March 19 (Bloomberg) -- Farmers from Australia to Europe to the U.S. are poised to reap the second-largest wheat crop on record as fields recover from drought and heat waves, boosting global stockpiles for the first time in four years.
Output will climb 4.3 percent to 690 million metric tons, about 10 million tons short of the all-time high set two years ago, the United Nations estimates. Global inventories will increase by 2 million tons to 176 million tons, the Australian Bureau of Agricultural and Resource Economics and Sciences predicts. Prices will probably drop 16 percent to $6 a bushel in Chicago by the end of the year, according to the median of 16 analyst and trader estimates compiled by Bloomberg.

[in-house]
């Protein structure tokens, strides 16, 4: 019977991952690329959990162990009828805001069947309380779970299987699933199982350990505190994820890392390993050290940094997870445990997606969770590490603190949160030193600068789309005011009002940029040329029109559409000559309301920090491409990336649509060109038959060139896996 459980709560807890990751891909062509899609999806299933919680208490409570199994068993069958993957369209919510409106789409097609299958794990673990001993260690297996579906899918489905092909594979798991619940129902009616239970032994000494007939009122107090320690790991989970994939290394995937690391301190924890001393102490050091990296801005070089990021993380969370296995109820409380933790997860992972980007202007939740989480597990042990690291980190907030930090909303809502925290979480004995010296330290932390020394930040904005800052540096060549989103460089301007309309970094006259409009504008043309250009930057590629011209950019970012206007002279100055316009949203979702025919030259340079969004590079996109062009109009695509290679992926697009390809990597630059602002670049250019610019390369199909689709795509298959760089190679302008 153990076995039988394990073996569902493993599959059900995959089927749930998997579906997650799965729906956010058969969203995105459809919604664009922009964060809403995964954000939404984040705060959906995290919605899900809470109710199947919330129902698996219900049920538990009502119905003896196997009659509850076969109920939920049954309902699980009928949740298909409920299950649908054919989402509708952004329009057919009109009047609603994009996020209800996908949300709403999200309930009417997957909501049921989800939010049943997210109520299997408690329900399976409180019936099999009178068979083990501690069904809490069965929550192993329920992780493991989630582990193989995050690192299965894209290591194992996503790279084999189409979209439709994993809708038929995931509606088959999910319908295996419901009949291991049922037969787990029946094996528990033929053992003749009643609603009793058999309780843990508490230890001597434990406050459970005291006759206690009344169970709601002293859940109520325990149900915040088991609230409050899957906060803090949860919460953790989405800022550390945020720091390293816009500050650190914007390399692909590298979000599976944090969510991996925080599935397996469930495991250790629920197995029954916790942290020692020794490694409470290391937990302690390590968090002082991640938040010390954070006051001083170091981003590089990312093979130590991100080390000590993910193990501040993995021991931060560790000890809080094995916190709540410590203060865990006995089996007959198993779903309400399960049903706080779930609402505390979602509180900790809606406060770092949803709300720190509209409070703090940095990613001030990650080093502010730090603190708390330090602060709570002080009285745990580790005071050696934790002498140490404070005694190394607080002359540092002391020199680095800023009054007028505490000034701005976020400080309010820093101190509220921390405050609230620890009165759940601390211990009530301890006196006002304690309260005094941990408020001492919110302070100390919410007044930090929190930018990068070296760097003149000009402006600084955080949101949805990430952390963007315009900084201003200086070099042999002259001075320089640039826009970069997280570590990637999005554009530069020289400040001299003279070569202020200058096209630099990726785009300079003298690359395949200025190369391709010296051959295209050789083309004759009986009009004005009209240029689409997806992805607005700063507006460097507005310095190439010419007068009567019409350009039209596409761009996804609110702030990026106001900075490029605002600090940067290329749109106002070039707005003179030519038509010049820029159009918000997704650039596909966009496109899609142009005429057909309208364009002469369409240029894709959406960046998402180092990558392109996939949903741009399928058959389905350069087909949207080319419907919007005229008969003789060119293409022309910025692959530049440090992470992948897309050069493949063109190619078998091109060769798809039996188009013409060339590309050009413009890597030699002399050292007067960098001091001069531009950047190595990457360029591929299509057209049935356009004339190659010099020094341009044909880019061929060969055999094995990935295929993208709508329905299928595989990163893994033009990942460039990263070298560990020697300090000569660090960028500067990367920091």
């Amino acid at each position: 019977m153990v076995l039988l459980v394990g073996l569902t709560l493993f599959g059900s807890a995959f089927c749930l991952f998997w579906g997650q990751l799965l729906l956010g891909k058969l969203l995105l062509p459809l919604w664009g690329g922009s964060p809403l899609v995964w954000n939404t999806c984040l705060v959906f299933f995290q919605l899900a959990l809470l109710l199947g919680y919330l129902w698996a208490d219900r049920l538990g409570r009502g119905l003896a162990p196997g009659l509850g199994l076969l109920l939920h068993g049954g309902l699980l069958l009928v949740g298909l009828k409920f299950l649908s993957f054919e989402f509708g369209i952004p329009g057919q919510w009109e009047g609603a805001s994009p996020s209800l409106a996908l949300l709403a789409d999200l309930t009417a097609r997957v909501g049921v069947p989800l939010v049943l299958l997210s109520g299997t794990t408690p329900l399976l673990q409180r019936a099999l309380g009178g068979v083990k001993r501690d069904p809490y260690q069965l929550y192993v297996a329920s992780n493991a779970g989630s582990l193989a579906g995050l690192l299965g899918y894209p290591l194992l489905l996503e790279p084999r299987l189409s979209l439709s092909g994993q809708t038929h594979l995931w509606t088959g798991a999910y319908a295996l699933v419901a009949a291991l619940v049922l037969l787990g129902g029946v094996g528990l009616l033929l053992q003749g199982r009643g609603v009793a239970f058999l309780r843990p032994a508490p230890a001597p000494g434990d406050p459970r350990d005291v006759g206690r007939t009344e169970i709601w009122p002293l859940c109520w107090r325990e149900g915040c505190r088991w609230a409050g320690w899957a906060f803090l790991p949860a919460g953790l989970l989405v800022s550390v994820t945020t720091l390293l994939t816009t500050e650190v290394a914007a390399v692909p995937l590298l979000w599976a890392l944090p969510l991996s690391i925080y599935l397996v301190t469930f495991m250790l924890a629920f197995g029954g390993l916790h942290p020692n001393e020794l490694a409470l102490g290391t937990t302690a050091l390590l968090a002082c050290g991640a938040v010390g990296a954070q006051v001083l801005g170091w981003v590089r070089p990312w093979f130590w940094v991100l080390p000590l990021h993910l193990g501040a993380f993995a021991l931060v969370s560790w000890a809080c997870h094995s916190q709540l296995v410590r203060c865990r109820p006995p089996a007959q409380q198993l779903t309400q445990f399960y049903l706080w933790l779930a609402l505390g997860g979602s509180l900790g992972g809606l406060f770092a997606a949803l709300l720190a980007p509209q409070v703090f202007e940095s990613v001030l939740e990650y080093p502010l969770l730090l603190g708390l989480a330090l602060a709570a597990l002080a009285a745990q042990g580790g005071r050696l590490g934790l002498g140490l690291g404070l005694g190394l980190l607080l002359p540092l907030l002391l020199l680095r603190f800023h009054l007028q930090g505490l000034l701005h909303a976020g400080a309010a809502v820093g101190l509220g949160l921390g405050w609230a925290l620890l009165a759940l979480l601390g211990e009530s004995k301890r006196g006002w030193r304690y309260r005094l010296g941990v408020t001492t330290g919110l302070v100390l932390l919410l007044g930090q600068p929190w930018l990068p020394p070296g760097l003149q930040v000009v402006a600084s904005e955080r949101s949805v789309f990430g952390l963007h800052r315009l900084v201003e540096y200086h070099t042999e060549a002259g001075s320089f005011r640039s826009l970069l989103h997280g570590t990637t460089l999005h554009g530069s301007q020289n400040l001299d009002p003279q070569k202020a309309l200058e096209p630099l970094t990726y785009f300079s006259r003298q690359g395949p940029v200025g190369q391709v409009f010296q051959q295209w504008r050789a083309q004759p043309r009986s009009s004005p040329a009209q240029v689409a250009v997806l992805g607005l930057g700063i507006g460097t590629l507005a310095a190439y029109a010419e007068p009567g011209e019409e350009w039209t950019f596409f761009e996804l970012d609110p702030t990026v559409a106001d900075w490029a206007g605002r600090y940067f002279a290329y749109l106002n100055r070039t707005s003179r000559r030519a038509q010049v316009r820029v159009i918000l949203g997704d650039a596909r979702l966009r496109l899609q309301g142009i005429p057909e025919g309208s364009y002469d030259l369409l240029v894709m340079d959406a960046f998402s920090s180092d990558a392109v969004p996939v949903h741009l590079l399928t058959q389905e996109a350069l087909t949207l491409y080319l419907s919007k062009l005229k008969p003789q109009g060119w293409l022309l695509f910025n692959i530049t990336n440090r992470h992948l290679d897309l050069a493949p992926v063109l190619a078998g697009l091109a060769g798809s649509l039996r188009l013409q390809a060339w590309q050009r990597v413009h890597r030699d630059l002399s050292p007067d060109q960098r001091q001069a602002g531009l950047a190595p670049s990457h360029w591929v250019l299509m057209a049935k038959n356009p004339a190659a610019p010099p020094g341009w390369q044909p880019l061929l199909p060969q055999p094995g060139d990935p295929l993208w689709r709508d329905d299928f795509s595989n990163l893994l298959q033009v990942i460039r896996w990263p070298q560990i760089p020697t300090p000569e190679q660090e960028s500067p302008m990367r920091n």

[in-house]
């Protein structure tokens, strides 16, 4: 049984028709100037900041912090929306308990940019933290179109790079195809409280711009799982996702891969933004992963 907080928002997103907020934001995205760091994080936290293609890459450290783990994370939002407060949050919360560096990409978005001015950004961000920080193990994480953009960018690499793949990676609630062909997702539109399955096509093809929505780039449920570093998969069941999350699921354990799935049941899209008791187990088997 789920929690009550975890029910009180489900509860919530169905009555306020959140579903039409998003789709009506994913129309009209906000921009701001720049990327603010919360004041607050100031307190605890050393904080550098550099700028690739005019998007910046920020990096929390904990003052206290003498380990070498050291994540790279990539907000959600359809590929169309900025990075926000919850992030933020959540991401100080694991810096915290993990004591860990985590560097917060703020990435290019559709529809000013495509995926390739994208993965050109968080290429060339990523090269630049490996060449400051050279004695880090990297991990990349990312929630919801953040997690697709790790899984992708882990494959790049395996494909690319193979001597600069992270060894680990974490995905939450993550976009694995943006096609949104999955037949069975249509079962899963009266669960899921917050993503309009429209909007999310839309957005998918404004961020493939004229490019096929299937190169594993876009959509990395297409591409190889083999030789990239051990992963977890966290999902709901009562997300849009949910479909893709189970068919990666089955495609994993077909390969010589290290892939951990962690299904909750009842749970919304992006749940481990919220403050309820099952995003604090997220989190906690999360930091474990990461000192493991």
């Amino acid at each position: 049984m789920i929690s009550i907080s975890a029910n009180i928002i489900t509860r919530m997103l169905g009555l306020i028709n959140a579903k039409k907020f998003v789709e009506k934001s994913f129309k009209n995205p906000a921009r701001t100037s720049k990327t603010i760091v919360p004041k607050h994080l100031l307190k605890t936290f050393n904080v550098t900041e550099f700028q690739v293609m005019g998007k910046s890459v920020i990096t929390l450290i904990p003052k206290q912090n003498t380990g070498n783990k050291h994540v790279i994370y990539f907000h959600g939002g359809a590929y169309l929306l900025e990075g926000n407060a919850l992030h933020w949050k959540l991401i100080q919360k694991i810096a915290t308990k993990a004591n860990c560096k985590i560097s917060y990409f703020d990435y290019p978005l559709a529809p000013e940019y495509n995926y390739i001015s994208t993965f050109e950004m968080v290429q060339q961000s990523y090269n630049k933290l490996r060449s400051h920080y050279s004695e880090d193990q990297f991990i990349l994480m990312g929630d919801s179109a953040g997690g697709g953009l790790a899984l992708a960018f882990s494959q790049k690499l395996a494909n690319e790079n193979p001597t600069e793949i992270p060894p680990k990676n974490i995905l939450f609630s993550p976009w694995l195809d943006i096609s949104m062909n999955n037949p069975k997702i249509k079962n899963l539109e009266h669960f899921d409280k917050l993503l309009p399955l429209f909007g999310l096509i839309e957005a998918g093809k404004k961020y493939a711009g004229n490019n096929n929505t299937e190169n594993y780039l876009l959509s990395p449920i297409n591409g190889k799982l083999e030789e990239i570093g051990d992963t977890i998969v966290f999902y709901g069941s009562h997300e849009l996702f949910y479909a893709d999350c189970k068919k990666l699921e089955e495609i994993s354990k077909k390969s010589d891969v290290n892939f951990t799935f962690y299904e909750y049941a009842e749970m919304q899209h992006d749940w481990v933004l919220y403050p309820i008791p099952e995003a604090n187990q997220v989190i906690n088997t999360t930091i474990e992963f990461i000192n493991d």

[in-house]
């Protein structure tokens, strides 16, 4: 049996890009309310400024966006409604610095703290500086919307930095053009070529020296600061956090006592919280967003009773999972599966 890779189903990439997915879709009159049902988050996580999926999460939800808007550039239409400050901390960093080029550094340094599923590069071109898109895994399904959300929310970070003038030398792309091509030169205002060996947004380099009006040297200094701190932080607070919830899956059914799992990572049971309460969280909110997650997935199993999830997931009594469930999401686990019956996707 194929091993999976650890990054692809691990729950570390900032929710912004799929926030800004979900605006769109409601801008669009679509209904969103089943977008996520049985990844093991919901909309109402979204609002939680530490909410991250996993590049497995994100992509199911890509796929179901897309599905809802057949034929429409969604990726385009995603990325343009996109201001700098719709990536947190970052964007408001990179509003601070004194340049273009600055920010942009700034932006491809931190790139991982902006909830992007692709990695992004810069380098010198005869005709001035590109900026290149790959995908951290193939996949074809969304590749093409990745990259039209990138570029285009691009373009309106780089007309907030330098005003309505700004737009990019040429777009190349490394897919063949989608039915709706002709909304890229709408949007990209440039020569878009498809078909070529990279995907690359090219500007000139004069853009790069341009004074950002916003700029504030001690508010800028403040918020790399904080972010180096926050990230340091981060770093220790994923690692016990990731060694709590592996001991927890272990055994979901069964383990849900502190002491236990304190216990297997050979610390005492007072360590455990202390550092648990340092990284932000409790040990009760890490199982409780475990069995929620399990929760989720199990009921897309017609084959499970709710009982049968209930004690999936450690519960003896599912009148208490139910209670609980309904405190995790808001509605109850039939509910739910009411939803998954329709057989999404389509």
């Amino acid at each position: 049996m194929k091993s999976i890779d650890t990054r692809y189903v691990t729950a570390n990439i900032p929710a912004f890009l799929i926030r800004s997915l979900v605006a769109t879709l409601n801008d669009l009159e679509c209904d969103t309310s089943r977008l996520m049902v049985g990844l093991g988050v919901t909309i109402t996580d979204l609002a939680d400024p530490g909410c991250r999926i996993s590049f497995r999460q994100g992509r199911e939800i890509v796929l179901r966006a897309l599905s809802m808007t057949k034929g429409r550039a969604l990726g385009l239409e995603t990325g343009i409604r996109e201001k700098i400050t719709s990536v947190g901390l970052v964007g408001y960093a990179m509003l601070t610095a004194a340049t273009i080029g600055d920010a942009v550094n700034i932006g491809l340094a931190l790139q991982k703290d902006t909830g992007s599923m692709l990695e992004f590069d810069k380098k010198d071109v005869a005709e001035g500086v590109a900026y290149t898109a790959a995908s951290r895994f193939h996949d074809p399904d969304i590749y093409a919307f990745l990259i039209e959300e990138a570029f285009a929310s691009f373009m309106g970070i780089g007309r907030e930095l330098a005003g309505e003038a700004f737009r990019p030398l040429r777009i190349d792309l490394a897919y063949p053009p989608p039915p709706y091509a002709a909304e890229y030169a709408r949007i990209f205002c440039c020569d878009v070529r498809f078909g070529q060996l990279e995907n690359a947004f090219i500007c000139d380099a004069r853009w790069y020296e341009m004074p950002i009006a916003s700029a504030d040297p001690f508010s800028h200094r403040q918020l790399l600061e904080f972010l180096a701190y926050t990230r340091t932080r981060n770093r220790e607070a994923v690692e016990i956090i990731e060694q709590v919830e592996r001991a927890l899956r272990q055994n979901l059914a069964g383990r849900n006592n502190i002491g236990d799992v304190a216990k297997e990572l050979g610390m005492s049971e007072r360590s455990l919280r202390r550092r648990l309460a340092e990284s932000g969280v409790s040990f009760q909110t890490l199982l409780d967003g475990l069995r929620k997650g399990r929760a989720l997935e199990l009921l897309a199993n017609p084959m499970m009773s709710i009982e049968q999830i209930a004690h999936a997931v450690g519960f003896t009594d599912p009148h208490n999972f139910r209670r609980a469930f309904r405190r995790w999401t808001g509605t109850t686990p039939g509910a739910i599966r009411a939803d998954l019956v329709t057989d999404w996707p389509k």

Food supply is expanding, with the UN forecasting a record rice harvest and the U.S. government the biggest-ever corn and soybean crops. Wheat closed at $7.1275 on the Chicago Board of Trade yesterday and last traded at $6 in May, before the worst U.S. drought since the 1930s and heat waves in Europe drove prices to a four-year high in July. Snowstorms in the U.S. have since helped boost soil moisture, Joe Glauber, chief economist at the U.S. Department of Agriculture, said March 6.
"The supply situation was compromised through some very adverse weather events in the Northern Hemisphere," said Steve Mellington, the chief executive officer of the Australian Grain Growers Cooperative, which has 350 members across three states. "Growers are now responding to those price signals with the increased area being planted this year."